Peter Rowe, Raymond Garbe Professor of Architecture and Urban Design and Harvard University Distinguished Professor
Yun Fu, Design Critic in Urban Planning and Design
A useful way of regarding adverse environmental effects of various forms of urban settlement is by way of a metabolic and systems view of the material aspects of such settlement. In short, to be able to re-write settlements in a manner that creates links between natural domains like the geosphere, hydrosphere and biosphere with commonly defined land use types and activities. The method to be adopted is a stock-flow model involving Sankey diagram depictions of water, energy and material flows from originating domains to spatial settlement production and waste management using available data, or in other words, from ‘cradle to end use and disposal’. As a proof of concept, three manners of settlement co-existence will be explored. They are compact urban settlement, peripheral development and informal settlement. Cases will be drawn from Paris, France, Boston in the US and Monterrey, Mexico.
Niall Kirkwood, Professor of Landscape Architecture and Technology and Associate Dean for Academic Affairs
REMADE aims to develop graduate design studio courses on the subject of the naturally occurring landscape as both a ground for advancing core knowledge on equity in climate change planning, as well as on developing practical design tools for city communities on sustainability and living with nature. Among these tools, the concept of the ‘climate change classrooms’ in the urban fabric will be developed and rethought. Site scale public spaces will be designed for access by all city residents and will provide climate change education as well as additional social and cultural amenities. The graduate studio course research will collaborate with existing researchers and organizations engaged with climate study and will advance understanding for local civic authorities and leadership, as well as local educational communities. The focus will be placed on naturally based approaches and the potential impact on climate equity and sustainability in Thailand.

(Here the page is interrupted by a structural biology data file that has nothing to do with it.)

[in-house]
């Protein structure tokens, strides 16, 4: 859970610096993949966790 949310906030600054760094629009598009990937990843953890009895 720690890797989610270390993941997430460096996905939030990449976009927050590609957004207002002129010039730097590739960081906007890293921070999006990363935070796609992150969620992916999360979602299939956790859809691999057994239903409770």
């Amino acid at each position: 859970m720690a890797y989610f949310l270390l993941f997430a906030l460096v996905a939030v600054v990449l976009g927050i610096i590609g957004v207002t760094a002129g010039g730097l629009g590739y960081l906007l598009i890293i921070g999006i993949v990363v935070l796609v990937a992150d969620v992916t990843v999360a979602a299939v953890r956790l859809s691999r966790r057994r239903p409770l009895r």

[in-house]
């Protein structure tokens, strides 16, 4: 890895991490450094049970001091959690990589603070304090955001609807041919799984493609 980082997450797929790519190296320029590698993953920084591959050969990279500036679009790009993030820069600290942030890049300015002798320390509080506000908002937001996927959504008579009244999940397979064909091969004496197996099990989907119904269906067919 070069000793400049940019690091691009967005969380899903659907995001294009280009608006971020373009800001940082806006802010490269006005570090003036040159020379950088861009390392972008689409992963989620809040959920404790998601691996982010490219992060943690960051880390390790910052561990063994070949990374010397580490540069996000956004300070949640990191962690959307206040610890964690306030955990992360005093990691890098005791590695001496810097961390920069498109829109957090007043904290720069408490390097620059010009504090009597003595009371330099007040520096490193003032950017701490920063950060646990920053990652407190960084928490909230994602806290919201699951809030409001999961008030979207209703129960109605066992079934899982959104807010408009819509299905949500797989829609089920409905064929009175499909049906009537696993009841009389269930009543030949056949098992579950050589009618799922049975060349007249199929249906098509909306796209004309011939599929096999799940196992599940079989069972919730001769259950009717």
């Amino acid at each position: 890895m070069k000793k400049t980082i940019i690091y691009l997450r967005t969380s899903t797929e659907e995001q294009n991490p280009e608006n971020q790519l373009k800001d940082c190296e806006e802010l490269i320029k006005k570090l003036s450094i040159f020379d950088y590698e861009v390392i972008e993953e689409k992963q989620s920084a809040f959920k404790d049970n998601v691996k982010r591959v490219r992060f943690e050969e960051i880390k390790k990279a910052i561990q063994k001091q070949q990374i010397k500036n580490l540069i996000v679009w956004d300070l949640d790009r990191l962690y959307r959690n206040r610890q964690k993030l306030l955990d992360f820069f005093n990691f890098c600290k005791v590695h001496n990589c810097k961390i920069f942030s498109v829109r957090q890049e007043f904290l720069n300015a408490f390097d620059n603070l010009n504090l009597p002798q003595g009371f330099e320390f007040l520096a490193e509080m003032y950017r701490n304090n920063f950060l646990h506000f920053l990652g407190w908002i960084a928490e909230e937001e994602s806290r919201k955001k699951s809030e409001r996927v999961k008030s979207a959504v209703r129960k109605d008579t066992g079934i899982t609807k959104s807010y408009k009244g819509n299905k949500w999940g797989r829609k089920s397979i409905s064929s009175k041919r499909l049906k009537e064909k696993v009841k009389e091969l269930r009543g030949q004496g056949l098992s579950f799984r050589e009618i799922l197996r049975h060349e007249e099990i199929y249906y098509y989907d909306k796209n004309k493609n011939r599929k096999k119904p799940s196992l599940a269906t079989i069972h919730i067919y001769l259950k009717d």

Rachel Meltzer, Plimpton Associate Professor of Planning and Urban Economics
Extreme events, like the wildfires of California, can cause massive damage to the built infrastructure in their paths. In rebuilding after the disaster, there are not only the material costs of re-erecting those structures, but risk assessments of any future event that could once again compromise or destroy those very same structures. As we consider the planning and building of communities and infrastructures in the face of increasing climate change threats, like wildfires, the risk calculations, and who bears those risks, will be important considerations. In this project, we focus on the risk calculations of doing business under the threat of massive wildfires, and how that informs the valuation of commercial properties in California. In addition, we assess how the increased risk from the fires is differentially borne by property owners, tenants, and consumers. Commercial activity is an important component of any municipality’s economic and social health, and we know very little about how the risk of wildfires affects the decisions to invest in and use commercial infrastructure. For this study, we focus on retail commercial activity, as it provides clear delineations for risk calculations across the consumers and producers of those services. We then ask and test the following research questions: (i) how are wildfire harm and risk capitalized into commercial property values and rents?; and, to disentangle the mechanism of real estate price adjustments, (ii) how does wildfire harm and risk affect the type and intensity of retail services and productivity? Using longitudinal micro-spatial data on property leases and transactions, building features, establishments, and wildfire exposures, we exploit the conditional exogeneity of the wildfire events and very fine-grained spatial controls to identify the impact of wildfires on property prices, rents, and establishment viability.
Holly Samuelson, Associate Professor of Architecture
Aligning the timing of electricity demand with periods of clean generation is a key strategy in enabling the transition to a carbon-free electricity grid. Yet this has not been a traditional goal of the energy analysis methods or building energy codes informing and governing building design. This talk explains these concepts through a case study of glass selection. We hypothesized that, as solar power generation capacity grows, contrary to current practices and building code requirements, a low solar heat gain coefficient (SHGC) on south-facing windows may not be the optimal design in, at least a subset of, electrified mid- and high-rise residential buildings in colder climates. As a case study, we simulated 13 permutations of glass properties in a prototypical apartment building in 19 US cities from mixed to very cold climate zones. We found, on average, a 37% increase in non-solar electricity demand when SHGC is optimized based on traditional goals. This large percentage suggests that glass selection is an important variable that requires careful consideration in an evolving energy context. As a surprising finding, even considering today's electrical grids and traditional energy efficiency goals, the established practice of using low SHGC of south-facing windows was not optimal for our subset of tested buildings.